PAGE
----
Saturday, February 28, 2009

Shopping Results and A Welcome Sign of Spring

These are one of the pay-offs of today's shopping. I splurged on King Arthur 100% whole wheat flour and mixed up a batch of whole wheat rolls--they're dark because I used a bit of black strap molasses as the sweetener. I needed to make the rolls because we also splurged on crab cakes, something our local Smith's store usually carries only at this time of year.

This bedraggled little specimen is the pansy that has clung to life all winter, putting out new, tiny sets of leaves whenever the weather has been warm enough to allow it to do so.
Alexandra wanted to plant some things in the planter. I asked her to be careful of that brave little pansy. I hope she didn't bruise it too badly. It looked a lot healthier this morning.

The real signs of spring are these tulip leaves poking their tips up through the soil in several planters. They didn't bloom last year. Maybe they'll manage this year.
They could still be frozen before they have a chance to bloom. We expect a low of only 25 F. tonight--and, according to our notoriously erroneous forecasts, a high of 76 F. tomorrow. I don't know how all our recent unseasonably warm weather is going to effect our bulbs. In the past, we've had snow as late as May 8, so it's touch and go.
We've also had precious little moisture this winter. We know that with or without moisture, we will still have many, many days of wind. (I just didn't take pictures of the most recent tumbleweed blessings.) With so little moisture, there's no point in even attempting to break soil that's not in a planter. Alex and I do need to go get a few more planters, however.

Socks, Sickness, and Theft

Socks: These are the socks I started February 16. This is as far as I have gotten.
I have been working on continental style knitting, hoping to speed things up. I do think I'm faster than I was with the traditional method of throwing the yarn with the right hand. It does take longer to pull the loop and needle from one side of the socks to the other than it does to change from one needle to the other when using double pointed needles. An advantage is that I really don't have to be concerned about needles slipping out of stitches. Overall, it's still slower than knitting one sock at a time on double points, but I hope it will become faster.
Sickness (graphic--feel free to skip this part): In 1993 on my way to the only faculty restroom at a school in Arizona, I asked the office personnel to come check on me if I wasn't out in 15 minutes. They forgot. I lay on the floor of that restroom for well over half an hour before I was able to get up and stagger out. The principal had to take me home; after school a couple of teachers brought my car to me--a mere six miles.
Now I commute over 60 miles each way. When I arrived at school Thursday morning, I had to unlock the pod door to get in (two custodians were absent, the third is intent on doing as little as possible), dropped my coat on the table, and headed straight for the restroom. Yech insued. I arrive at school nearly an hour before most other teachers due to my daughter's midschool schedule.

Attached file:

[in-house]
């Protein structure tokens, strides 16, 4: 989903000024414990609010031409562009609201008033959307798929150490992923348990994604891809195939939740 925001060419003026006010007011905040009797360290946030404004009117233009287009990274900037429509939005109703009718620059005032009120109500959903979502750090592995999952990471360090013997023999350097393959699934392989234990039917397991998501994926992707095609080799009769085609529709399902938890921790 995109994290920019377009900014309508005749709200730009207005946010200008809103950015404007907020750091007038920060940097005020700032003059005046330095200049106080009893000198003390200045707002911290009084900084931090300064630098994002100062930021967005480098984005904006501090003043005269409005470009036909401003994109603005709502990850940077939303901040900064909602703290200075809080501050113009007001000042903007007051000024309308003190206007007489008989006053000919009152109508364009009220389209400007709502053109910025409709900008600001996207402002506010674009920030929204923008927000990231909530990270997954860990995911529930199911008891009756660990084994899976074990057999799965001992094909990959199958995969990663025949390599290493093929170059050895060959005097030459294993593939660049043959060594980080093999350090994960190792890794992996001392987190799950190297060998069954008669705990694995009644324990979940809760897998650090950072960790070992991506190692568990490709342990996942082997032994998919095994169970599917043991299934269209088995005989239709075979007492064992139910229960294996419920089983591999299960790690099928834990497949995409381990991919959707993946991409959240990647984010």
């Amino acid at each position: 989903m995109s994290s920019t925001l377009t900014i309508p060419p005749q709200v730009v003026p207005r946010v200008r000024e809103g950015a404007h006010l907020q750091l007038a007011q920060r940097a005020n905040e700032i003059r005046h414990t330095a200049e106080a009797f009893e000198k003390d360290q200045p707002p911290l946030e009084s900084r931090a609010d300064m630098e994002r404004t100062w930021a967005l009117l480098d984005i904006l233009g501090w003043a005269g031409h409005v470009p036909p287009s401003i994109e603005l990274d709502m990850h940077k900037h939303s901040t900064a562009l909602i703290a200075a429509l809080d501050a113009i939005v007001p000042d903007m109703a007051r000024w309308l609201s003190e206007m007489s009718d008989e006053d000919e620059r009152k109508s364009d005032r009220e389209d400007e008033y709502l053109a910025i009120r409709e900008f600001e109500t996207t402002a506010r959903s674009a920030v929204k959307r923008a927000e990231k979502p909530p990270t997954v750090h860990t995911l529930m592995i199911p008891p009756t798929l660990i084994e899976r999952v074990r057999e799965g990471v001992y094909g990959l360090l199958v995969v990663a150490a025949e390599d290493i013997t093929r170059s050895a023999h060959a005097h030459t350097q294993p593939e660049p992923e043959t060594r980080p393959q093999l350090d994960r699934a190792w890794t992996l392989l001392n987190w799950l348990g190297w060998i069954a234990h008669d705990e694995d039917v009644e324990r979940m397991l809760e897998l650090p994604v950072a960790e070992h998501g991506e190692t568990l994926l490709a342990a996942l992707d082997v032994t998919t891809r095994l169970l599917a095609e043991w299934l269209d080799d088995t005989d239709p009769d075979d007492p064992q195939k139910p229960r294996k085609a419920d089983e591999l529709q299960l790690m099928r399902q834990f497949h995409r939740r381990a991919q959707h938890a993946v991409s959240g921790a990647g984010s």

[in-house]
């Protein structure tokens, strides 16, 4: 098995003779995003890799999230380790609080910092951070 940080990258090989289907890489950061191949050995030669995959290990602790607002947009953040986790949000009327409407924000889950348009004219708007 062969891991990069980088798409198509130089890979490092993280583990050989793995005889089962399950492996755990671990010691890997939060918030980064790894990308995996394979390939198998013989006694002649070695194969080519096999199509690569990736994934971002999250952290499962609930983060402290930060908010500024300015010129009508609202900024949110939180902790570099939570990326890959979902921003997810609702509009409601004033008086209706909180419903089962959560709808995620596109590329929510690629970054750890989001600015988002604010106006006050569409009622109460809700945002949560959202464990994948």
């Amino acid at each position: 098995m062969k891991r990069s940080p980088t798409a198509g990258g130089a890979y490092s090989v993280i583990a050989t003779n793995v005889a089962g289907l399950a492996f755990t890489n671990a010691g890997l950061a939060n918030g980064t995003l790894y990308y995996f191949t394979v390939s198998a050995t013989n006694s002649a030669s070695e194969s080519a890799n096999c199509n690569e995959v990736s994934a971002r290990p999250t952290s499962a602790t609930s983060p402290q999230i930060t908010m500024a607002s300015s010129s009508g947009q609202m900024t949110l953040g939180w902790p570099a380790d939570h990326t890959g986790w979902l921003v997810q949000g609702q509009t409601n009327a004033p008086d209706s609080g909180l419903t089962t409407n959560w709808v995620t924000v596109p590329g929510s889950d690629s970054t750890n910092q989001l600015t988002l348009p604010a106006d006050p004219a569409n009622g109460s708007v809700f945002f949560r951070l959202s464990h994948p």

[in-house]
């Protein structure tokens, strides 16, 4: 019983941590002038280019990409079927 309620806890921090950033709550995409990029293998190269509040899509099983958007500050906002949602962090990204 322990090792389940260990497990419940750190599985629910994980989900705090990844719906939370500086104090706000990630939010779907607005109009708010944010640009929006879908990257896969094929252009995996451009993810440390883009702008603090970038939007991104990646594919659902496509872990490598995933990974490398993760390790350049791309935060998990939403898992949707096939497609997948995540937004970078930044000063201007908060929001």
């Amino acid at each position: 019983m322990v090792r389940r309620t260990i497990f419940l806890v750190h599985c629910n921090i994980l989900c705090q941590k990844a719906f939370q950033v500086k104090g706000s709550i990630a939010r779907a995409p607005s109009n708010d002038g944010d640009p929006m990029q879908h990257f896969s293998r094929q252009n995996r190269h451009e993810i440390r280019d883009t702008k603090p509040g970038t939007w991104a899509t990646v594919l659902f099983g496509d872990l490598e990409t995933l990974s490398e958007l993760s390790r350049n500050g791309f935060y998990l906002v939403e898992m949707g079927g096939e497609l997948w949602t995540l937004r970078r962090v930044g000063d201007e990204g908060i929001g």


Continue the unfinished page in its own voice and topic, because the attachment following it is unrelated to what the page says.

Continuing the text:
I did consider a fast run to the 24-hour Walmart but realized that since I was already sick, investing in new clothes I wouldn't even enjoy wasn't likely to make things much better--I'd just have felt poorer and still been sick on top of it all. I phoned my principal and Alexandra's school, explained that I really didn't want to go in to check out my daughter smelling the way I did, so they arranged to come out to the car, check my ID, and get her out of class. I managed to drive home. I was still sick yesterday. I'm still sick today; apparently I finally succumbed to the illness that has been keeping my students at home. Checking our district's online absence site, I see that the school did not get a substitute for me either day. I'm not sure I care. Maybe we'll be able to pick up where we left off. Since the district has no substitutes trained in Orton-Gillingham methodology, subs don't teach what I would teach anyway.

Theft: These are the views to the west {with the mountains covered in haze) , north (with the mountains invisible), and east of my house, respectively. Seven houses on our little street.
Last weekend I had planned to put some new lightbulbs in the exterior lights. I left the ladder on its side near the portico on the front of the house--invisible unless someone was at the front door. I knew I should carry it back to the storage building. I asked Alexandra to help me. She wasn't willing to do that. I should have done it by myself. Monday we came home to discover the ladder was missing. The only visitors we get out here are Mormon missionaries, people campaigning for public office [no elections in the near future, so no people campaigning], and, last weekend, someone claiming to be selling Kirby vaccum cleaners. My money's on the Kirby salesman. Wait....I don't have any money. I don't have a ladder either; that means that no lightbulbs will be changed until I go buy another. I don't think I'm going to have money for a ladder this month what with entry fees for flute festival, car license and title renewal, and an unexpected dental bill from when Alexandra had her bike accident almost two years ago. On the other hand, I still have a job and I still have insurance so I'll eventually get a ladder, and if I'm lucky, I'll find a used one.

Alexandra's making a list of what we need from the grocery store, so I'll take my sorry stomach there before the Saturday crowds get too large. If I'm lucky I'll manage to work on a quilt before the day is over.

Monday, February 16, 2009

Magic Loop Socks